Depending on thermodynamic conditions, amphiphilic molecules may self-assemble into wormlike micelles. Entanglements between wormlike micelles create network structures, which impart high viscosity and elasticity to the fluid. This wide range of rheologic al properties, combined with the sensitivity to thermodynamic conditions, makes these fluids perfectly suited for environmentally friendly applications in oilfield industries. By mixing the viscoelastic surfactants (VES) with polymers, the rheological properties required can be obtained at a significantly lower fluid cost. Our goal is to increase the fundamental understanding of the relation between the microstructure and the rheological behaviour of VES-polymer fluids, using computer simulations at the particulate level. This will enable us to design new fluids with enhanced properties and at a lower cost. In the description of VES-polymer systems we discern two levels of detail.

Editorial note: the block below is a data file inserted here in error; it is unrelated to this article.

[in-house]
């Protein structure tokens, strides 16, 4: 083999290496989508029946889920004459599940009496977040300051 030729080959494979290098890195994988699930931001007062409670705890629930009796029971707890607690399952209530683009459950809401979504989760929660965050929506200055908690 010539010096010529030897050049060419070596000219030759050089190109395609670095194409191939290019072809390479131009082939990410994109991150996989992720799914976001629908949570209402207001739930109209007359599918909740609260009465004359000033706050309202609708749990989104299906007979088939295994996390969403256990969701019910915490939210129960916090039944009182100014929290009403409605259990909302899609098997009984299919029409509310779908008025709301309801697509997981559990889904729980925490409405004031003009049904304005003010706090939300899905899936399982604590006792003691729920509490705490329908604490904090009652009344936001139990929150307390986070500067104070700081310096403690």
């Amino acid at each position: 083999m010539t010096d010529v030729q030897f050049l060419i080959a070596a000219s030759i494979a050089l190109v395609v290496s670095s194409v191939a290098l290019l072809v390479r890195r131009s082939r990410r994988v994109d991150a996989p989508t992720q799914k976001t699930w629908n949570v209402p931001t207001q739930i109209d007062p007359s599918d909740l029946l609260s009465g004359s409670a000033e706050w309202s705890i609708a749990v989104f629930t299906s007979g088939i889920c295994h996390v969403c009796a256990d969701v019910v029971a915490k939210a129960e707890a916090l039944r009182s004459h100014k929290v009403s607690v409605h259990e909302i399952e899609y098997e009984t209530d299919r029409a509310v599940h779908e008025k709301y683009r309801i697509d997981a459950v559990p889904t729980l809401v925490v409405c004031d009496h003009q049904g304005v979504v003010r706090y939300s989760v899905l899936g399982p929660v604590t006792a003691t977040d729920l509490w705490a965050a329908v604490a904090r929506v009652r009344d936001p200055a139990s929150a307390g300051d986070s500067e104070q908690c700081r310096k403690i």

At the atomistic level, the interplay between energy and entropy determines t he "mesoscopic" properties of the polymers and worms (e.g. size and stiffness) and the energetics of breaking up of entanglements. At a coarser level stiffness and entanglement energetics determine the network structure and hence the viscoelastic properties of the fluid. Dr M. Stukan has created Monte Carlo computer simulation of polymers solutions to study their phase behaviour (PhD work, INTAS grant). He will apply his experience in computer simulation to calculate the visco-elastic properties of mixtures of 'living polymers' (wormlike micelles) and polymers. Experimentalists and computational physicists at Schlumberger will provide the input needed for this work.
This project will enable him to further prepare for a career in research by diversifying his scientific knowledge and exposing himself to the culture of an industrial research laboratory. It will also reinforce scientific cooperation between Moscow labs and our western European research cluster.
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